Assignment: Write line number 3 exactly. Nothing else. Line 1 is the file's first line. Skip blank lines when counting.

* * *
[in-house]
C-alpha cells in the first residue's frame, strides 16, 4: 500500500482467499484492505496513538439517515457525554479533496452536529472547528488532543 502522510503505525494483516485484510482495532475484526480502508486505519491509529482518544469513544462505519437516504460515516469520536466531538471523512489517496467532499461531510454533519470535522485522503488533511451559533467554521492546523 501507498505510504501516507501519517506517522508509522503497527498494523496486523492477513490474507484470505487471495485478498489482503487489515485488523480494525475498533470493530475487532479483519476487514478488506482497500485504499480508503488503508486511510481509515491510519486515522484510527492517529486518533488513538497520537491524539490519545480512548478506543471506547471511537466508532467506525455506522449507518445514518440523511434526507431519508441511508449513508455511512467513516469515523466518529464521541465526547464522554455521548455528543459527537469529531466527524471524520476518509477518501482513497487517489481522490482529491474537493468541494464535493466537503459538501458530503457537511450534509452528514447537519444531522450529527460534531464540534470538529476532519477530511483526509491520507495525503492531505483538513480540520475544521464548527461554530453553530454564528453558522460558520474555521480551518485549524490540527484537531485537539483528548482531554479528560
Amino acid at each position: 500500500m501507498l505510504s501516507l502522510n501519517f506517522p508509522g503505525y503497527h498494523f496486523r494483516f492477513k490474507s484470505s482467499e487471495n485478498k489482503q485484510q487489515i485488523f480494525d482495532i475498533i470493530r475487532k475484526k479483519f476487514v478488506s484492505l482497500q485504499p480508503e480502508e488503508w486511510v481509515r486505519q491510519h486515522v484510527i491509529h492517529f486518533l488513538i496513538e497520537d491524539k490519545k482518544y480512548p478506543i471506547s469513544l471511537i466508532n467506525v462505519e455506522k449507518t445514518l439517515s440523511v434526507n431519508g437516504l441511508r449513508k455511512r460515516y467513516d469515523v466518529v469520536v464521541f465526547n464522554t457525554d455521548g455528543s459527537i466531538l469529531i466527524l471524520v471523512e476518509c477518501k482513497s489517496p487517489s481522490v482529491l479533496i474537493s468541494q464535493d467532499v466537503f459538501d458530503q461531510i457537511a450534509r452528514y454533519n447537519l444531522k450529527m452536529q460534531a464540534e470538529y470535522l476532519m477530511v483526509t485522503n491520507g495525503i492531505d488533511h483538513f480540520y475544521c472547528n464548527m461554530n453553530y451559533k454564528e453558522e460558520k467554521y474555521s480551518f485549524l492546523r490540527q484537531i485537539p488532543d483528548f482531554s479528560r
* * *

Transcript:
Amino acid at each position: 500500500m501507498l505510504s501516507l502522510n501519517f506517522p508509522g503505525y503497527h498494523f496486523r494483516f492477513k490474507s484470505s482467499e487471495n485478498k489482503q485484510q487489515i485488523f480494525d482495532i475498533i470493530r475487532k475484526k479483519f476487514v478488506s484492505l482497500q485504499p480508503e480502508e488503508w486511510v481509515r486505519q491510519h486515522v484510527i491509529h492517529f486518533l488513538i496513538e497520537d491524539k490519545k482518544y480512548p478506543i471506547s469513544l471511537i466508532n467506525v462505519e455506522k449507518t445514518l439517515s440523511v434526507n431519508g437516504l441511508r449513508k455511512r460515516y467513516d469515523v466518529v469520536v464521541f465526547n464522554t457525554d455521548g455528543s459527537i466531538l469529531i466527524l471524520v471523512e476518509c477518501k482513497s489517496p487517489s481522490v482529491l479533496i474537493s468541494q464535493d467532499v466537503f459538501d458530503q461531510i457537511a450534509r452528514y454533519n447537519l444531522k450529527m452536529q460534531a464540534e470538529y470535522l476532519m477530511v483526509t485522503n491520507g495525503i492531505d488533511h483538513f480540520y475544521c472547528n464548527m461554530n453553530y451559533k454564528e453558522e460558520k467554521y474555521s480551518f485549524l492546523r490540527q484537531i485537539p488532543d483528548f482531554s479528560r